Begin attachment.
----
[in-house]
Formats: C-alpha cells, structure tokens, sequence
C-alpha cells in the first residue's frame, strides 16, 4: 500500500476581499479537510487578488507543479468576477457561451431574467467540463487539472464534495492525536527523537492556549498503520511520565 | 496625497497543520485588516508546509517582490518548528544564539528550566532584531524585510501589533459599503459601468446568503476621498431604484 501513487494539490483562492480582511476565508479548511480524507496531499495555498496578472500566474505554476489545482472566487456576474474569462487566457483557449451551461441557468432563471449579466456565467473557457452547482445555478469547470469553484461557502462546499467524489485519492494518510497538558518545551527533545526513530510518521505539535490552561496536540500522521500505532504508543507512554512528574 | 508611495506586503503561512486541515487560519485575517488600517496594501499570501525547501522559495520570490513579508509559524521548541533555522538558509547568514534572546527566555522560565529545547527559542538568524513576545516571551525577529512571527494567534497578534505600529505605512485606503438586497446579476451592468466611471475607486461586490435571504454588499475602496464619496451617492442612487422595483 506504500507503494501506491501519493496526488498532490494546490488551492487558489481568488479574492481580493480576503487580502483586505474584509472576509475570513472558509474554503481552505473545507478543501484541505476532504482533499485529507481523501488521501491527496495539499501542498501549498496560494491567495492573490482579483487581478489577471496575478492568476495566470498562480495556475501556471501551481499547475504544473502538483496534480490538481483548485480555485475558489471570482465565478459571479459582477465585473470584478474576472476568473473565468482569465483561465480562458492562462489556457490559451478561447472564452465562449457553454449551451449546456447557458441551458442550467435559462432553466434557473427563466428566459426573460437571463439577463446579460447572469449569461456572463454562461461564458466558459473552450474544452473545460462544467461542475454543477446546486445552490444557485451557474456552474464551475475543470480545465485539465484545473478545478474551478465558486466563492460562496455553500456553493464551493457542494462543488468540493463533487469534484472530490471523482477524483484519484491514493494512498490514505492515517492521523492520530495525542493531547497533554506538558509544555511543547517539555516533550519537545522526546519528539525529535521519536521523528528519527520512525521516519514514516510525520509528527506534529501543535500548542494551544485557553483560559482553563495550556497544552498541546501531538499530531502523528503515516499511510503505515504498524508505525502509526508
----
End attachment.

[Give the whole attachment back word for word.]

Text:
[in-house]
Formats: C-alpha cells, structure tokens, sequence
C-alpha cells in the first residue's frame, strides 16, 4: 500500500476581499479537510487578488507543479468576477457561451431574467467540463487539472464534495492525536527523537492556549498503520511520565 | 496625497497543520485588516508546509517582490518548528544564539528550566532584531524585510501589533459599503459601468446568503476621498431604484 501513487494539490483562492480582511476565508479548511480524507496531499495555498496578472500566474505554476489545482472566487456576474474569462487566457483557449451551461441557468432563471449579466456565467473557457452547482445555478469547470469553484461557502462546499467524489485519492494518510497538558518545551527533545526513530510518521505539535490552561496536540500522521500505532504508543507512554512528574 | 508611495506586503503561512486541515487560519485575517488600517496594501499570501525547501522559495520570490513579508509559524521548541533555522538558509547568514534572546527566555522560565529545547527559542538568524513576545516571551525577529512571527494567534497578534505600529505605512485606503438586497446579476451592468466611471475607486461586490435571504454588499475602496464619496451617492442612487422595483 506504500507503494501506491501519493496526488498532490494546490488551492487558489481568488479574492481580493480576503487580502483586505474584509472576509475570513472558509474554503481552505473545507478543501484541505476532504482533499485529507481523501488521501491527496495539499501542498501549498496560494491567495492573490482579483487581478489577471496575478492568476495566470498562480495556475501556471501551481499547475504544473502538483496534480490538481483548485480555485475558489471570482465565478459571479459582477465585473470584478474576472476568473473565468482569465483561465480562458492562462489556457490559451478561447472564452465562449457553454449551451449546456447557458441551458442550467435559462432553466434557473427563466428566459426573460437571463439577463446579460447572469449569461456572463454562461461564458466558459473552450474544452473545460462544467461542475454543477446546486445552490444557485451557474456552474464551475475543470480545465485539465484545473478545478474551478465558486466563492460562496455553500456553493464551493457542494462543488468540493463533487469534484472530490471523482477524483484519484491514493494512498490514505492515517492521523492520530495525542493531547497533554506538558509544555511543547517539555516533550519537545522526546519528539525529535521519536521523528528519527520512525521516519514514516510525520509528527506534529501543535500548542494551544485557553483560559482553563495550556497544552498541546501531538499530531502523528503515516499511510503505515504498524508505525502509526508